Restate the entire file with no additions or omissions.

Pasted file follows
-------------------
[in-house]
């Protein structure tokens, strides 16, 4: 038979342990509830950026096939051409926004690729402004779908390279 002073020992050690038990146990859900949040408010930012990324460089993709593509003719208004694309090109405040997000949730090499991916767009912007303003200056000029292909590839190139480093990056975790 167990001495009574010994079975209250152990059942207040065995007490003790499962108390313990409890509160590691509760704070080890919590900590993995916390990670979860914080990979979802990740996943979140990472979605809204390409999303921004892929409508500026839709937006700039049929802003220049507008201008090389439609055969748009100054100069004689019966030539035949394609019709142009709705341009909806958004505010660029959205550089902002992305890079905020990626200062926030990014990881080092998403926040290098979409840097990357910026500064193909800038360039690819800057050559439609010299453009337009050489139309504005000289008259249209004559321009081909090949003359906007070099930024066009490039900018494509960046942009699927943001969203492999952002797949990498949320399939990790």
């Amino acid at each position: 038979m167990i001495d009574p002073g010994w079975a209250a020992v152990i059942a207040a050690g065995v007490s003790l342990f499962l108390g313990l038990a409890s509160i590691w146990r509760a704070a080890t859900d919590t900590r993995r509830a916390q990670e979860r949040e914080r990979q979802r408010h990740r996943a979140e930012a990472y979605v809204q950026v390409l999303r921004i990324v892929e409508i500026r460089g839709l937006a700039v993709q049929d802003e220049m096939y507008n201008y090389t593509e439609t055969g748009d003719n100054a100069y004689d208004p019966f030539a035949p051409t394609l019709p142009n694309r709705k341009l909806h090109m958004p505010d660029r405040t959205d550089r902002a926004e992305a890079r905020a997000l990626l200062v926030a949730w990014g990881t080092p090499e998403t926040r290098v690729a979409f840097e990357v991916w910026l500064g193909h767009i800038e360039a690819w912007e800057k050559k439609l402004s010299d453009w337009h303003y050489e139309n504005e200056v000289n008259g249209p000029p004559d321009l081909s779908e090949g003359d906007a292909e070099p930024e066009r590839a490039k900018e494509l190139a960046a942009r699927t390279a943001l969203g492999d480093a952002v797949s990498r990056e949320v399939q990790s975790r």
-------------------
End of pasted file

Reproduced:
[in-house]
């Protein structure tokens, strides 16, 4: 038979342990509830950026096939051409926004690729402004779908390279 002073020992050690038990146990859900949040408010930012990324460089993709593509003719208004694309090109405040997000949730090499991916767009912007303003200056000029292909590839190139480093990056975790 167990001495009574010994079975209250152990059942207040065995007490003790499962108390313990409890509160590691509760704070080890919590900590993995916390990670979860914080990979979802990740996943979140990472979605809204390409999303921004892929409508500026839709937006700039049929802003220049507008201008090389439609055969748009100054100069004689019966030539035949394609019709142009709705341009909806958004505010660029959205550089902002992305890079905020990626200062926030990014990881080092998403926040290098979409840097990357910026500064193909800038360039690819800057050559439609010299453009337009050489139309504005000289008259249209004559321009081909090949003359906007070099930024066009490039900018494509960046942009699927943001969203492999952002797949990498949320399939990790």
């Amino acid at each position: 038979m167990i001495d009574p002073g010994w079975a209250a020992v152990i059942a207040a050690g065995v007490s003790l342990f499962l108390g313990l038990a409890s509160i590691w146990r509760a704070a080890t859900d919590t900590r993995r509830a916390q990670e979860r949040e914080r990979q979802r408010h990740r996943a979140e930012a990472y979605v809204q950026v390409l999303r921004i990324v892929e409508i500026r460089g839709l937006a700039v993709q049929d802003e220049m096939y507008n201008y090389t593509e439609t055969g748009d003719n100054a100069y004689d208004p019966f030539a035949p051409t394609l019709p142009n694309r709705k341009l909806h090109m958004p505010d660029r405040t959205d550089r902002a926004e992305a890079r905020a997000l990626l200062v926030a949730w990014g990881t080092p090499e998403t926040r290098v690729a979409f840097e990357v991916w910026l500064g193909h767009i800038e360039a690819w912007e800057k050559k439609l402004s010299d453009w337009h303003y050489e139309n504005e200056v000289n008259g249209p000029p004559d321009l081909s779908e090949g003359d906007a292909e070099p930024e066009r590839a490039k900018e494509l190139a960046a942009r699927t390279a943001l969203g492999d480093a952002v797949s990498r990056e949320v399939q990790s975790r």